Milwaukee, WI Steam Barge R. G. PETERS Burned, Dec 1882
IN RAGING SEAS -- A THRILLING STORY OF THE BURNING OF THE STEAM-BARGE R. G. PETERS.
WRAPPED IN FLAMES IN A HEAVY SEA, SHE SINKS WITH ALL ON BOARD.
THE CREW, CONSISTING OF THIRTEEN SOULS, ALL LOST.
Chicago, Dec. 4.
The lake barge A. W. Luckey, one of the consorts of the steam-barge R. G. Peters, arrived here at a late hour Saturday night, bringing news of the loss of the R. G. Peters with all on board.
Ole Swansen, the mate of the Luckey, gives the following statement:
"We left St. Joseph Friday evening, behind the steam-barge R. G. Peters. The weather was very rough. There was a stiff northeast wind and it was snowing thick. Everybody on the Luckey was in good spirits, for we did not forget that this was our final trip of the season. As we got out, I think the storm increased. The wind was terrible and the snow made it blinding. There was a heavy sea, but we didn't mind that, for I think we were in good shape to weather almost any squall.
Some time after 2 o'clock this morning we saw flames breaking out of the Peters, and knew that the steamer was on fire. At this time, as near as I can calculate, we were about thirty-five miles off from Milwaukee. The Peters burned rapidly. We had a long line, and I don't know how it left the Peters, whether it was cut off or burned off. We were in no shape to be of any assistance to the crew of the Peters, as we had lost our center-board, and had burst out mainsail. We were, in fact, only a little better than helpless ourselves. The captain ordered the barge hove to, and we were obliged to see the flames die away and remain utterly powerless to rescue the crew of the burning steamer. It was pretty tough, but it had to be. The wind increased until it blowed a perfect hurricane, and although the captain was disposed to take any risk that promised to help the crew of the Peters, it would have been sure death to put out a boat with such a sea on. We continued to lay to for some time, thinking we might possibly pick up some of the survivors, but we saw nobody. The storm was a mighty savage one, and the water was running higher and higher. I am not able to say how many men went down with the Peters. It was a tough sight to see that steamer burn right before our eyes and not be able to life a hand to save the poor fellows aboard of her."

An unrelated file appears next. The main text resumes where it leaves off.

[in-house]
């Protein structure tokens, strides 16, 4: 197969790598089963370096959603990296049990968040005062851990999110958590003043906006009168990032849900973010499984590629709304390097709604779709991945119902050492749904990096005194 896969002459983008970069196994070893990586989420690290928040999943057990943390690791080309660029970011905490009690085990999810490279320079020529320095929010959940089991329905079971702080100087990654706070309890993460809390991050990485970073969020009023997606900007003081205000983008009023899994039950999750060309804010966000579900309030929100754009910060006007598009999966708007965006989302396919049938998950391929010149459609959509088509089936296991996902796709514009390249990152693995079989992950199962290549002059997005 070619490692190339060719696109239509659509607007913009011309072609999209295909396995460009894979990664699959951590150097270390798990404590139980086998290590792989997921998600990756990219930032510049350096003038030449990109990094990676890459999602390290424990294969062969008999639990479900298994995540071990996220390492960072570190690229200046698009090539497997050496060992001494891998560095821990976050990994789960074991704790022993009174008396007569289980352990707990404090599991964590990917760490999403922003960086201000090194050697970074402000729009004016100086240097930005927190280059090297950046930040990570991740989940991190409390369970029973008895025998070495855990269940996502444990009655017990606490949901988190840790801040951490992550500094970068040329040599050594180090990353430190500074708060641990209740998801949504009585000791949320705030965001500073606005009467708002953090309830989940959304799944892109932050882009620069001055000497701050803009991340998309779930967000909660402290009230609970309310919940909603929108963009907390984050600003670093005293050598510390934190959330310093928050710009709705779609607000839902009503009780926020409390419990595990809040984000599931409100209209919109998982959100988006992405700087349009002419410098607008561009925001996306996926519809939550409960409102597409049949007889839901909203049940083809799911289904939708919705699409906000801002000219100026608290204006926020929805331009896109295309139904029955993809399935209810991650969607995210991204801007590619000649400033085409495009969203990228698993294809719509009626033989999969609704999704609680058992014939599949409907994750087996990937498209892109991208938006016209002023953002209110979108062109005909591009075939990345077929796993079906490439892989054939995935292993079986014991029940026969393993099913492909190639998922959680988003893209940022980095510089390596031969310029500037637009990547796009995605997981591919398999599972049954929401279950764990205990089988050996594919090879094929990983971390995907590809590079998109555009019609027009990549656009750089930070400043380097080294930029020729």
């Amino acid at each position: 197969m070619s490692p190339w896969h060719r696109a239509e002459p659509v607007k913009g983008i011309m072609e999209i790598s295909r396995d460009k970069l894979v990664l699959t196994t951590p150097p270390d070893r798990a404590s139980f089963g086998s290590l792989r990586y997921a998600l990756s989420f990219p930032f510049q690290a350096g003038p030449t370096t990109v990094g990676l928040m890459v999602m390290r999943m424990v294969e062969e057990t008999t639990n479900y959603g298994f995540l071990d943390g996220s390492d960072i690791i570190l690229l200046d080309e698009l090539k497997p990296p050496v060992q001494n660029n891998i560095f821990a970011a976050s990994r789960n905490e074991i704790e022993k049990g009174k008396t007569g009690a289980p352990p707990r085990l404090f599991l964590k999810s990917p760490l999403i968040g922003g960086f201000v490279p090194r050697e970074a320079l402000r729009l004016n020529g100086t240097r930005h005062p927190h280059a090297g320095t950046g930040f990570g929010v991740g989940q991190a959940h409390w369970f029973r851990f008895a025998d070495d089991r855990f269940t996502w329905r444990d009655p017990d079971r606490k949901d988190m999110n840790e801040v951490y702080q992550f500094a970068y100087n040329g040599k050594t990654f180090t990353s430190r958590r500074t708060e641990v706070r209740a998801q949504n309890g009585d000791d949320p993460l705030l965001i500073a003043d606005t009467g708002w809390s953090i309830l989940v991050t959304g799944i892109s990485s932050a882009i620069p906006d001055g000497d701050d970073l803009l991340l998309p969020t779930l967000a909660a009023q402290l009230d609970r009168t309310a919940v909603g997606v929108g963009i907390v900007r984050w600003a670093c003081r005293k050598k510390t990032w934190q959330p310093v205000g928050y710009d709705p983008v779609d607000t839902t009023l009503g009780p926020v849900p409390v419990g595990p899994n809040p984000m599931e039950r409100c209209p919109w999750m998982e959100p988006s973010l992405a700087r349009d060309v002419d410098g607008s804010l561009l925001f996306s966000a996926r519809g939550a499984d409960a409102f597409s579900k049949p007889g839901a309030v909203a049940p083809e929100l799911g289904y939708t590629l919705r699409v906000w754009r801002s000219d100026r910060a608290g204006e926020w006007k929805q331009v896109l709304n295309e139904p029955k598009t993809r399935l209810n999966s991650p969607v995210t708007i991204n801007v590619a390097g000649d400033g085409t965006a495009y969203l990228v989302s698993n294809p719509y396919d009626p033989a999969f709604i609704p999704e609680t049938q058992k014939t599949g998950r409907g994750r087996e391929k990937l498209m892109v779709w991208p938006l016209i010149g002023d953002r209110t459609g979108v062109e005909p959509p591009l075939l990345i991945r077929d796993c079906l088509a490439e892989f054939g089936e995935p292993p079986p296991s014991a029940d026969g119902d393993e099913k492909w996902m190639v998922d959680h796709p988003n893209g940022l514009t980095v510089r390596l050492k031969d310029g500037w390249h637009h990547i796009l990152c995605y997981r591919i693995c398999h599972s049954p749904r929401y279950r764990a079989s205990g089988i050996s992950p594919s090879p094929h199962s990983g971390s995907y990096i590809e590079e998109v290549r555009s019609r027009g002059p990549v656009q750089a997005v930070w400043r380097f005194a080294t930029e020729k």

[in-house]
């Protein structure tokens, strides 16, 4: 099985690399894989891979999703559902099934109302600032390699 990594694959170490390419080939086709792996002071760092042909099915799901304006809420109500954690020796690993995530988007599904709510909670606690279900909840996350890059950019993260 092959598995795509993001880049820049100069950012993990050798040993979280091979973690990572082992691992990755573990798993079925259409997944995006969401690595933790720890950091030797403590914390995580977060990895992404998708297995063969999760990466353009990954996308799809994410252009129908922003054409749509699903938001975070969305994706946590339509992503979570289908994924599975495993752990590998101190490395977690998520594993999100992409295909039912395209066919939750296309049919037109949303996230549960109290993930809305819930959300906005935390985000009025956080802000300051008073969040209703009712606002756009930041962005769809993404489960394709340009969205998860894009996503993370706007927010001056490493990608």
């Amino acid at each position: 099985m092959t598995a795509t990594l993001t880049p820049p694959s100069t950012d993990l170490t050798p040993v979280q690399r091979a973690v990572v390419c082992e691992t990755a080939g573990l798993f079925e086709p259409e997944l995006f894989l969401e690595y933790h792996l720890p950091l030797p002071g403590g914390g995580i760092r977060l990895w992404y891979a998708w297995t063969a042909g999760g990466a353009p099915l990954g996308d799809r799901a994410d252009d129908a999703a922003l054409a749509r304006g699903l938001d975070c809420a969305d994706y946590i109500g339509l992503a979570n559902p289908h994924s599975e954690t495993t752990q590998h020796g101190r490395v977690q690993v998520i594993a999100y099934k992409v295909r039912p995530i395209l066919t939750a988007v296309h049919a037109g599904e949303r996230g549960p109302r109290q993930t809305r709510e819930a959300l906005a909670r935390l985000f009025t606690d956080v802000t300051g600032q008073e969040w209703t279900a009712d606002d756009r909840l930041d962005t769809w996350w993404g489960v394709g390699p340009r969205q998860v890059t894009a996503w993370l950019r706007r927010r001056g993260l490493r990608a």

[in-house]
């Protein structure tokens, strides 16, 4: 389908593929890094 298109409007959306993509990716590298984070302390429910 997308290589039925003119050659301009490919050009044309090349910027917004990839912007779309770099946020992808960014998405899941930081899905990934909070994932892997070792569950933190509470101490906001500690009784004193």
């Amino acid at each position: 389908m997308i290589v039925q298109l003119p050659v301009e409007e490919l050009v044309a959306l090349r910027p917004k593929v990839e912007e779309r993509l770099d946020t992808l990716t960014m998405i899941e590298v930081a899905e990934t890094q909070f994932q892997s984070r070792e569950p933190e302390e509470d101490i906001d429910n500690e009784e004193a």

The Peters was commanded by Capt. CHAS. SMITH, of Manistee, a man aged about 40 years and a very careful and competent man. He was unmarried, but had relatives living at Manistee. The mate was JOHN LARSEA, aged about 42 years, and one of the best known and well liked steamboatmen on the waters of Lake Michigan. His home was in Milwaukee, where he leaves a wife and several children. The first engineer was GEORGE MULLIN, a resident of Manistee, where his relatives reside. The second engineer was named FINAN. He was a resident of Manistee, but formerly lived at Oak Creek, Wis. The names of the balance of the crew are unknown.
Janesville Daily Gazette Wisconsin 1882-12-04